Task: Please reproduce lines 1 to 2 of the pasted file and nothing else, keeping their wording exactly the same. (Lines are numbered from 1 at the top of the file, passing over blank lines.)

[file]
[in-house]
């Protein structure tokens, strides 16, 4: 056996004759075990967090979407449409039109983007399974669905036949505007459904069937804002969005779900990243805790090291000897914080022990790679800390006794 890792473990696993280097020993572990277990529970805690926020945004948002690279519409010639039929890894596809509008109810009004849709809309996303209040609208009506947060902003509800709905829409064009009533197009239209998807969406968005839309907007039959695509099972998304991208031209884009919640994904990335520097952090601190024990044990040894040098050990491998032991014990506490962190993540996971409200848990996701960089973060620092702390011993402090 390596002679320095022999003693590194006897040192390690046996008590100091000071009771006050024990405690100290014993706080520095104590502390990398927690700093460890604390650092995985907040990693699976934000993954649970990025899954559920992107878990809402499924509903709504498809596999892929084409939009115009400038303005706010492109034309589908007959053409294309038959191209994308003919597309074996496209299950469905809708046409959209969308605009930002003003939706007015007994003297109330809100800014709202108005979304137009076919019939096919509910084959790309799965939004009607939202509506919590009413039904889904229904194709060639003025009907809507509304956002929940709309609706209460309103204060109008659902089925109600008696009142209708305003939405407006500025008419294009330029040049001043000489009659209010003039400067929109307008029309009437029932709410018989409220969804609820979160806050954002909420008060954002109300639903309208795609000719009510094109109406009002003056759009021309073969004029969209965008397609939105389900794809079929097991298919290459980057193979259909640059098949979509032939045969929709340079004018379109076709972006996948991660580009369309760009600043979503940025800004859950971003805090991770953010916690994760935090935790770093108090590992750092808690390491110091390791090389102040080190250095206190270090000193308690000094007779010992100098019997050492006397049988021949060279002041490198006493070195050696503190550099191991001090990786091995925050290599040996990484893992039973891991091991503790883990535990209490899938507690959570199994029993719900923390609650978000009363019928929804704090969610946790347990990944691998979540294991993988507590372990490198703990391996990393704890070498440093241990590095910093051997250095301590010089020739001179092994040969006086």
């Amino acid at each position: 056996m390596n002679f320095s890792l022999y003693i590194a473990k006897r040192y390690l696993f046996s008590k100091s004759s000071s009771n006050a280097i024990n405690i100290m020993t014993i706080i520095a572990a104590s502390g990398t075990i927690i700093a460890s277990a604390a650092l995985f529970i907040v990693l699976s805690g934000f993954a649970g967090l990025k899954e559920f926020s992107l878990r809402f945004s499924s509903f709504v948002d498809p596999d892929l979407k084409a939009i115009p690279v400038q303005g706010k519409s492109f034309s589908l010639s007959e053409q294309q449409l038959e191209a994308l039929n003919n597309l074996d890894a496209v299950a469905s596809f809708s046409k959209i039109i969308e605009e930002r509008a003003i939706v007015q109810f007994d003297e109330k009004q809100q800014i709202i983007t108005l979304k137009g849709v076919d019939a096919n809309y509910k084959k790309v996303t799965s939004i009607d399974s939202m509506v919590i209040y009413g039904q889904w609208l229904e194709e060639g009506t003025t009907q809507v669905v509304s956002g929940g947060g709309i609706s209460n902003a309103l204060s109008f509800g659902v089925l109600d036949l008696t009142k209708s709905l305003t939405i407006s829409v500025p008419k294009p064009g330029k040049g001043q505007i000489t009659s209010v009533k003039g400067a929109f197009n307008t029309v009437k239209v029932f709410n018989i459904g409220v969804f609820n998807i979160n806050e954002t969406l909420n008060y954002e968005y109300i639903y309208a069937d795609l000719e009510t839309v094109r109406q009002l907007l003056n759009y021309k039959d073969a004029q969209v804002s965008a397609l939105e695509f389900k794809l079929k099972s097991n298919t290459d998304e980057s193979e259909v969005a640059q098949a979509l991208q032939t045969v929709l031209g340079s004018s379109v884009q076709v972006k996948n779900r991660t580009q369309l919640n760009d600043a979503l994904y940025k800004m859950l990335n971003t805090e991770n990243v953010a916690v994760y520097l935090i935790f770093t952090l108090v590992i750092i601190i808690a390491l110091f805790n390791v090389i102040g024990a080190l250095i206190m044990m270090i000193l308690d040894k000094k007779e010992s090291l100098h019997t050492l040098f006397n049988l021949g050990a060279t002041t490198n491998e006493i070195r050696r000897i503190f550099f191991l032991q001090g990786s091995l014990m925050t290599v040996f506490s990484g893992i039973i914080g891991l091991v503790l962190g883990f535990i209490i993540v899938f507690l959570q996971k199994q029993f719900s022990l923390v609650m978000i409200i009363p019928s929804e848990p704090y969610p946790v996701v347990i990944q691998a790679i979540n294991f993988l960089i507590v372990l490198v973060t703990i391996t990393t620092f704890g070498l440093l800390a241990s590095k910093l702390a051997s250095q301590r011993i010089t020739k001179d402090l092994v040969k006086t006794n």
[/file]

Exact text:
[in-house]
């Protein structure tokens, strides 16, 4: 056996004759075990967090979407449409039109983007399974669905036949505007459904069937804002969005779900990243805790090291000897914080022990790679800390006794 890792473990696993280097020993572990277990529970805690926020945004948002690279519409010639039929890894596809509008109810009004849709809309996303209040609208009506947060902003509800709905829409064009009533197009239209998807969406968005839309907007039959695509099972998304991208031209884009919640994904990335520097952090601190024990044990040894040098050990491998032991014990506490962190993540996971409200848990996701960089973060620092702390011993402090 390596002679320095022999003693590194006897040192390690046996008590100091000071009771006050024990405690100290014993706080520095104590502390990398927690700093460890604390650092995985907040990693699976934000993954649970990025899954559920992107878990809402499924509903709504498809596999892929084409939009115009400038303005706010492109034309589908007959053409294309038959191209994308003919597309074996496209299950469905809708046409959209969308605009930002003003939706007015007994003297109330809100800014709202108005979304137009076919019939096919509910084959790309799965939004009607939202509506919590009413039904889904229904194709060639003025009907809507509304956002929940709309609706209460309103204060109008659902089925109600008696009142209708305003939405407006500025008419294009330029040049001043000489009659209010003039400067929109307008029309009437029932709410018989409220969804609820979160806050954002909420008060954002109300639903309208795609000719009510094109109406009002003056759009021309073969004029969209965008397609939105389900794809079929097991298919290459980057193979259909640059098949979509032939045969929709340079004018379109076709972006996948991660580009369309760009600043979503940025800004859950971003805090991770953010916690994760935090935790770093108090590992750092808690390491110091390791090389102040080190250095206190270090000193308690000094007779010992100098019997050492006397049988021949060279002041490198006493070195050696503190550099191991001090990786091995925050290599040996990484893992039973891991091991503790883990535990209490899938507690959570199994029993719900923390609650978000009363019928929804704090969610946790347990990944691998979540294991993988507590372990490198703990391996990393704890070498440093241990590095910093051997250095301590010089020739001179092994040969006086």